The Future of Education in England

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What are the challenges facing inequality in education for England?

I offer you an invitation to come to meet with colleagues; but more importantly, to attend The Royal Society of Arts in Charing Cross, London to listen to several speakers discuss inequality and the bewildering patchwork of provision in our school system.

Inequality in Education:

We have an educational system that is designed to polarise people, one that creates an elite who can easily come to have little respect for the majority of the population, who think that they should earn extraordinarily more than everyone else, and defines the jobs of others as so low-skilled that it apparently justifies many living in relative poverty. (Danny Dorling – The Guardian)

This is a conference organised by RSA London, Inequality in Education Network on Monday 5th October 2015  from 6pm to 9pm. The event will take place at the RSA House, John Adam Street, London. WC2N 6EZ.

Royal Society of Arts

This year’s conference is aimed at anyone interested in promoting fair access to education regardless of socio-economic background from Early Years to Further Education. If you are a parent, pupil, teacher, governor, university representative, interest group, NGO or just passionate about education, this conference is for you.

The meeting is designed so that participants have prior notice of some of the questions to be discussed and so that the event will have a strong social media presence via @Tide_Turning.

We (@jbayley1961, @angelapiddock & @annettesciedgov) are doing this because we think it unlikely that any significant changes will be made unless there is a strong social movement supporting progressive reform and we intend the meeting to be a contribution to the building of such a movement.

Please use the hashtag #InequalityEd

The Future of Education in England:

This year we have two great speakers: Diane Reay, Professor of Education at Cambridge University and Danny Dorling, Professor of Social geography at the University of Oxford. Both speakers are passionate and informed critics of the current education system.

Your Questions for the Conference:

The following questions have been presented by the speakers, Diane and Danny respectively. It would be great to receive your answers and comments prior to the conference.

Dianne ReayQuestions from Diane Reay?

  • What needs to change to achieve greater equality in schooling?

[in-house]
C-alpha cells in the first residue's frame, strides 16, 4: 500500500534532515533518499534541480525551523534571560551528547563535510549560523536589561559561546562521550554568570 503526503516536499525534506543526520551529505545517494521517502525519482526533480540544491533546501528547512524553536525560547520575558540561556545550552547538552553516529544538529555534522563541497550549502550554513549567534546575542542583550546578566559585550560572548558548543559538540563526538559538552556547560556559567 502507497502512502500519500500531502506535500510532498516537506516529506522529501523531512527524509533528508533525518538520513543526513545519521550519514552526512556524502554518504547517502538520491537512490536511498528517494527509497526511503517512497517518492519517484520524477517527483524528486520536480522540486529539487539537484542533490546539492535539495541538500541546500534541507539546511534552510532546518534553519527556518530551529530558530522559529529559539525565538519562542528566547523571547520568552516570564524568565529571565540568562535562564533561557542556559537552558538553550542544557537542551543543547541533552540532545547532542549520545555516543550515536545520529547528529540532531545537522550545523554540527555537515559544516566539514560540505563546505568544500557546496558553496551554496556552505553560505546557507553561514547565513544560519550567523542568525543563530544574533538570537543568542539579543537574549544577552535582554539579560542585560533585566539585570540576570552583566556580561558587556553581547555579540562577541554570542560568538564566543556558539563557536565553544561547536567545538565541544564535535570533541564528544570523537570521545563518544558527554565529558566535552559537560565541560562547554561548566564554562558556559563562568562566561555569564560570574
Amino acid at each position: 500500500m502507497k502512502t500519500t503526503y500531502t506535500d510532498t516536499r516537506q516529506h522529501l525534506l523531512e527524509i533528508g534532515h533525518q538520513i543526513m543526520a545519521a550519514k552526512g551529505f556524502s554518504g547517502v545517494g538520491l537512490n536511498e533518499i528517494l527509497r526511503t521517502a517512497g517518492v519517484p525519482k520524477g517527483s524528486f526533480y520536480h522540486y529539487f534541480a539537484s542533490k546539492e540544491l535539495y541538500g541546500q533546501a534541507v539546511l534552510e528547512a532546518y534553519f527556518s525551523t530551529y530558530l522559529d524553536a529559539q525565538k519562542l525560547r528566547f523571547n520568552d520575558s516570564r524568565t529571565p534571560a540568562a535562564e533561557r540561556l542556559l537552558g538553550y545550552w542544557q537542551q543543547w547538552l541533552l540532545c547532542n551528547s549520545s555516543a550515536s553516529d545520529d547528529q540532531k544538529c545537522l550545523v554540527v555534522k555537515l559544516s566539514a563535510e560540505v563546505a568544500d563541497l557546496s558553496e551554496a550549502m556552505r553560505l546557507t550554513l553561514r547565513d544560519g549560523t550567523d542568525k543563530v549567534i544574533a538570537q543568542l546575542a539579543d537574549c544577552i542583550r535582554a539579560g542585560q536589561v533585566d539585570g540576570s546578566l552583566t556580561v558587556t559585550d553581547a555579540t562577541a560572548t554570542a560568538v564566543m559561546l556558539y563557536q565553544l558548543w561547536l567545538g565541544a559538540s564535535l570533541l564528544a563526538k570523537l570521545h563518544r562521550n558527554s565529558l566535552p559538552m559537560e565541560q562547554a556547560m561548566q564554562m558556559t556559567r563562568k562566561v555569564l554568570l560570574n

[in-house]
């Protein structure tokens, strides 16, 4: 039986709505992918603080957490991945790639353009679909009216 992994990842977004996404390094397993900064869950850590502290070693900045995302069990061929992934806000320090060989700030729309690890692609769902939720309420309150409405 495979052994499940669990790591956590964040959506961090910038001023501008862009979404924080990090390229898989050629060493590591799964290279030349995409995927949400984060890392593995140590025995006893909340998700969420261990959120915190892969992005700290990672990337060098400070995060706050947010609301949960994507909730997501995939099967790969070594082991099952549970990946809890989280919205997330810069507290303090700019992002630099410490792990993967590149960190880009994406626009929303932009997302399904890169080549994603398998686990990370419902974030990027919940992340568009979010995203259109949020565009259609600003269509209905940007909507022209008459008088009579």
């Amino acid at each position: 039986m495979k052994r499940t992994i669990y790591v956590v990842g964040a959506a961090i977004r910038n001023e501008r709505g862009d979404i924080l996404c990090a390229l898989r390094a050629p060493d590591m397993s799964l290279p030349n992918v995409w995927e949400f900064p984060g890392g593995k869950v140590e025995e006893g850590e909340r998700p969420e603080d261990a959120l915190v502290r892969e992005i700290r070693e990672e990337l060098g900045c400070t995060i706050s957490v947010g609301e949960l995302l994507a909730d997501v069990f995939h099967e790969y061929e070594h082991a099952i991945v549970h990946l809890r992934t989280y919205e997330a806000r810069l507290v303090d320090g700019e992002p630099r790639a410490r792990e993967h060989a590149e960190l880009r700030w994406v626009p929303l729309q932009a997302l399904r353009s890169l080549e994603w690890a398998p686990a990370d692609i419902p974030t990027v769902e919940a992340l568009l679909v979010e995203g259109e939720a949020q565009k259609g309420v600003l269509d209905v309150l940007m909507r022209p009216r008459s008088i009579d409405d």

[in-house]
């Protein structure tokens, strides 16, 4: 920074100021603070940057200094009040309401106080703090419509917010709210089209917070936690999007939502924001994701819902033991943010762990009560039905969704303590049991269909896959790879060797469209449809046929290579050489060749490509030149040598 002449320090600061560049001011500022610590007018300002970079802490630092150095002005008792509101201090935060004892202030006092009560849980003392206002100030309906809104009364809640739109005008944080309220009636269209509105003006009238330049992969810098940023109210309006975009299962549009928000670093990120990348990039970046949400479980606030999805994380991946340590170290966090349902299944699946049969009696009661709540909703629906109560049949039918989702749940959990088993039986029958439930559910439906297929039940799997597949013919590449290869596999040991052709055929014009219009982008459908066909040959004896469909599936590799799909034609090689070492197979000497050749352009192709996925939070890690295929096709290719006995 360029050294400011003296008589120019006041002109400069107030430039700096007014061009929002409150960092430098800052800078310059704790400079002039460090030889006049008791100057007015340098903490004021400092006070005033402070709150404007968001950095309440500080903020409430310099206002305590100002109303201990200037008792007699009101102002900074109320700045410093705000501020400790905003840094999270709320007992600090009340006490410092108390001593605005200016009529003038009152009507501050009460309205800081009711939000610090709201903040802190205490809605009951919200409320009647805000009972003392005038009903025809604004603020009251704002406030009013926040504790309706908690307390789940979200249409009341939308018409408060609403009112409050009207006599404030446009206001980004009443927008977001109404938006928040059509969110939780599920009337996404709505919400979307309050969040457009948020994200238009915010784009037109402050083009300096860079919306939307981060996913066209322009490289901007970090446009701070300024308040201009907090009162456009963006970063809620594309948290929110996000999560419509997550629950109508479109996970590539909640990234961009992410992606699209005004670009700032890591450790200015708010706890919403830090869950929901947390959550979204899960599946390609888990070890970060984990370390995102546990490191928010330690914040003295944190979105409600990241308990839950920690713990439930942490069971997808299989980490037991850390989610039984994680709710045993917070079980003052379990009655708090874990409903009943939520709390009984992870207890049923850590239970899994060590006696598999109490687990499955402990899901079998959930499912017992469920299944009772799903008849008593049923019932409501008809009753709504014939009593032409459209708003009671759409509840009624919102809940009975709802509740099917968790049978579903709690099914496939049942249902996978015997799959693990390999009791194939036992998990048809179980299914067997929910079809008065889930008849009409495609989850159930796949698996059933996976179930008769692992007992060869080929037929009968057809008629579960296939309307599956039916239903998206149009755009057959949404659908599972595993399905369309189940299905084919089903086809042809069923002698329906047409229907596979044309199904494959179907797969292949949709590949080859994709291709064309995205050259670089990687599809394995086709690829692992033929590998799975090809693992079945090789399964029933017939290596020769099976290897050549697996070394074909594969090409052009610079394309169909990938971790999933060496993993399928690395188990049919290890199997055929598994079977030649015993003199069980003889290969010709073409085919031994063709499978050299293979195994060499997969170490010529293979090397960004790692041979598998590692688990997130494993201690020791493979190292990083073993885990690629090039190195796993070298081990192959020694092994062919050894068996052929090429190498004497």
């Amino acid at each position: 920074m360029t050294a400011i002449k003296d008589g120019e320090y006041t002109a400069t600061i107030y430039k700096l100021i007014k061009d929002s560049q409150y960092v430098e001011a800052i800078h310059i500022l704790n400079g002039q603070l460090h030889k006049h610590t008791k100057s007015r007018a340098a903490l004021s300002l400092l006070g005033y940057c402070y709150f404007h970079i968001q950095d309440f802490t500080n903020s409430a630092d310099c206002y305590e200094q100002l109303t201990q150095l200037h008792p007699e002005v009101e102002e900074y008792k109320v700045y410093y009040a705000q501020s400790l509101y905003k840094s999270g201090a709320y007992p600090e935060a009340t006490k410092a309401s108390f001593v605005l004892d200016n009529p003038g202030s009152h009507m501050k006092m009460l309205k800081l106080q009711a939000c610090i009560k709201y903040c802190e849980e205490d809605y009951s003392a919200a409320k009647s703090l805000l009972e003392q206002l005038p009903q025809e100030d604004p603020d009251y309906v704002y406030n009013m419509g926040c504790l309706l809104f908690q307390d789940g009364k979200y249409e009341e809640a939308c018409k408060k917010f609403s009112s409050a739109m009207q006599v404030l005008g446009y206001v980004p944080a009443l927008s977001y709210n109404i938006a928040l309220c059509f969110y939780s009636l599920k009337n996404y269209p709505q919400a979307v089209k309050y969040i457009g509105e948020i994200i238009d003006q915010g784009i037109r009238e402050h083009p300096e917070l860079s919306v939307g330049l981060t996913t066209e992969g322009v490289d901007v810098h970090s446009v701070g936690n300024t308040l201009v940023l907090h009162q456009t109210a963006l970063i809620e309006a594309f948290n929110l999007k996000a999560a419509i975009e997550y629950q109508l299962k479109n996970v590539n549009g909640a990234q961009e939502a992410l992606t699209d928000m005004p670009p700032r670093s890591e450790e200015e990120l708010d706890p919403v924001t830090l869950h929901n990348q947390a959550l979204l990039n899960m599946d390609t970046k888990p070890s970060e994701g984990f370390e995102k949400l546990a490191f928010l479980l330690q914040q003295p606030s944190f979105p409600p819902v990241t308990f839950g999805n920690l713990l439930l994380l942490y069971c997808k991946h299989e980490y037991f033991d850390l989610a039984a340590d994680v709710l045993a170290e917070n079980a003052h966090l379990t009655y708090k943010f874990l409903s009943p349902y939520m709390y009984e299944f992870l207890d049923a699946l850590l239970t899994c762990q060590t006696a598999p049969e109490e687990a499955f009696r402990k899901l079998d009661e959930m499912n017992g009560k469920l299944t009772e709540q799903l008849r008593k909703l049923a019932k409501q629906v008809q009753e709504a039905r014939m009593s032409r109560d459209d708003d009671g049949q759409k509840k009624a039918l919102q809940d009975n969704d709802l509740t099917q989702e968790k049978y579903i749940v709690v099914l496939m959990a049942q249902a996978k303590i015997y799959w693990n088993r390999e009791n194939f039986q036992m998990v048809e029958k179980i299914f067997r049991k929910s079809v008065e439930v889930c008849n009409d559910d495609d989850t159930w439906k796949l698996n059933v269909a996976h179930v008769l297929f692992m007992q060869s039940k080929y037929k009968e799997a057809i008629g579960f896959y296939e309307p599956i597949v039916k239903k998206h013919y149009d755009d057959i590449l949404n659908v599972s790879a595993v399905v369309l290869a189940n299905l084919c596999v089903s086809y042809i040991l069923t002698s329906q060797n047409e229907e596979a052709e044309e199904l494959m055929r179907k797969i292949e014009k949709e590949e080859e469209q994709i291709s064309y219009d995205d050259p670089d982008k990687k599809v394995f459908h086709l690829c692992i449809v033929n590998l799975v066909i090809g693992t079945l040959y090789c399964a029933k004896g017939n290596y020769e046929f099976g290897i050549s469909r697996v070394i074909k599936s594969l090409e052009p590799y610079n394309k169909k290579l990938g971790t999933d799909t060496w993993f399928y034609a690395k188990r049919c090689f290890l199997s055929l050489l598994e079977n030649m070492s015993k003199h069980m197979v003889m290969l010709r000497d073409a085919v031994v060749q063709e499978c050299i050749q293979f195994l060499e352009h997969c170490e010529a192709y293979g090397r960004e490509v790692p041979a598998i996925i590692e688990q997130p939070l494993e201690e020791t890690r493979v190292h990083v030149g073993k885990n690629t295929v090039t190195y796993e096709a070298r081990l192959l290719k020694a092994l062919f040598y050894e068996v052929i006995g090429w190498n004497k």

• What needs to change for the key indicators below to improve?
  • Which indicators are the most important and why?
  • What is missing?

(Diane’s suggested indicators below)

  • The degree of difference in educational attainment levels across different classes and ethnic groups
  • The levels of well-being and happiness of school students
  • The difference in spending per pupil across different types of schools (including the private sector)
  • The levels of segregation and polarisation between schools and within them (including the private sector)
  • The degree to which all children have access to a broad and balanced curriculum
  • Teachers’ levels of professional satisfaction and autonomy

Danny DorlingQuestions from Danny Dorling?

  • Is a more expensive education really a more privileged one?
  • Have you learnt a great deal if you are awarded many A*s?
  • Do we value memorising above problem solving and experimentation?
  • Can we imagine a schooling system without so much testing of children?

 

Please email your answers and comments to John Bayley FRSA or tweet us on @Tide_Turning. These suggestions will be sent on to the speakers and collated for use in the conference.

History of the Network:

In May 2014, a RSA London network on educational inequality convened a meeting in the Great Room to which we invited @Pasi_Sahlberg and Peter Mortimore. Our aim was to address inequality of outcome in the English education system. Both speakers gave inspiring and informative talks – you can watch them here & here.

The talks got a strong response and since then we have held a number of network meetings in London. At these meetings we have become aware of the increasingly urgent need for a national discussion on education that includes the voice of parents, children and teachers who are increasingly concerned about the inequality and disorganisation of our entire education system from early years to tertiary provision.

Royal Society of Arts

Tickets:

You can register for this event by clicking the image below and please do follow us on @Tide_Turning and find out more  about our aims at  www.TurningTheTide.org.uk.

Please use the hashtag #InequalityEd

Tickets

Read here to find out what happened last year.

 

 

@TeacherToolkit

In 2010, Ross Morrison McGill founded @TeacherToolkit from a simple Twitter account in which he rapidly became the 'most followed teacher on social media in the UK'. In 2015, he was nominated for '500 Most Influential People in Britain' in The Sunday Times as one of the most influential in the field of education - he remains the only classroom teacher to feature to this day ... Sharing online as @TeacherToolkit, he rebuilt this website (c2008) into what you are now reading, as one of the 'most influential blogs on education in the UK', winning the number one spot at the UK Blog Awards (2018). Today, he is currently a PGCE tutor and is researching 'social media and its influence on education policy' for his EdD at Cambridge University. In 1993, he started teaching and is an experienced school leader working in some of the toughest schools in London. He is also a former Teaching Awards winner for 'Teacher of the Year in a Secondary School, London' (2004) and has written several books on teaching (2013-2018). Read more...

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